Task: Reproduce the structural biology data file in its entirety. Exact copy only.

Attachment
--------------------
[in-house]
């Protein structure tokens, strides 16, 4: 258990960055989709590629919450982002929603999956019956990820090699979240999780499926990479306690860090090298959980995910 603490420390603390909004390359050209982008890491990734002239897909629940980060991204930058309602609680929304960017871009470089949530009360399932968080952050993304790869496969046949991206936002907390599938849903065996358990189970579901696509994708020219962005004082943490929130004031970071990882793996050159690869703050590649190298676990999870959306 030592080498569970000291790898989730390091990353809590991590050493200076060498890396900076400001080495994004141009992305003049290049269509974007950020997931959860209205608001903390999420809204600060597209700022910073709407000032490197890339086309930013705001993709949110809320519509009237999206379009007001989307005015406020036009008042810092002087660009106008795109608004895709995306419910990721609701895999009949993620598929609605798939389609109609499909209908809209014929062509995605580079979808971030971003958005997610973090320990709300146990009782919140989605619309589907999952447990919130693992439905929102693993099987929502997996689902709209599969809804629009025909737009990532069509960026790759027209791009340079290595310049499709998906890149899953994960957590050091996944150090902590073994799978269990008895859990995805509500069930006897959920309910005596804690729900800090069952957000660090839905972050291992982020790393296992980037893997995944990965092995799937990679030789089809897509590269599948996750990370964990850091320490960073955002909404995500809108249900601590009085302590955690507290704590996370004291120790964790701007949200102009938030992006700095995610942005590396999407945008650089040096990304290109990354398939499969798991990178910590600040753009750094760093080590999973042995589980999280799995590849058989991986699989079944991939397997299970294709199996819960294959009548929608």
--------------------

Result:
[in-house]
């Protein structure tokens, strides 16, 4: 258990960055989709590629919450982002929603999956019956990820090699979240999780499926990479306690860090090298959980995910 603490420390603390909004390359050209982008890491990734002239897909629940980060991204930058309602609680929304960017871009470089949530009360399932968080952050993304790869496969046949991206936002907390599938849903065996358990189970579901696509994708020219962005004082943490929130004031970071990882793996050159690869703050590649190298676990999870959306 030592080498569970000291790898989730390091990353809590991590050493200076060498890396900076400001080495994004141009992305003049290049269509974007950020997931959860209205608001903390999420809204600060597209700022910073709407000032490197890339086309930013705001993709949110809320519509009237999206379009007001989307005015406020036009008042810092002087660009106008795109608004895709995306419910990721609701895999009949993620598929609605798939389609109609499909209908809209014929062509995605580079979808971030971003958005997610973090320990709300146990009782919140989605619309589907999952447990919130693992439905929102693993099987929502997996689902709209599969809804629009025909737009990532069509960026790759027209791009340079290595310049499709998906890149899953994960957590050091996944150090902590073994799978269990008895859990995805509500069930006897959920309910005596804690729900800090069952957000660090839905972050291992982020790393296992980037893997995944990965092995799937990679030789089809897509590269599948996750990370964990850091320490960073955002909404995500809108249900601590009085302590955690507290704590996370004291120790964790701007949200102009938030992006700095995610942005590396999407945008650089040096990304290109990354398939499969798991990178910590600040753009750094760093080590999973042995589980999280799995590849058989991986699989079944991939397997299970294709199996819960294959009548929608």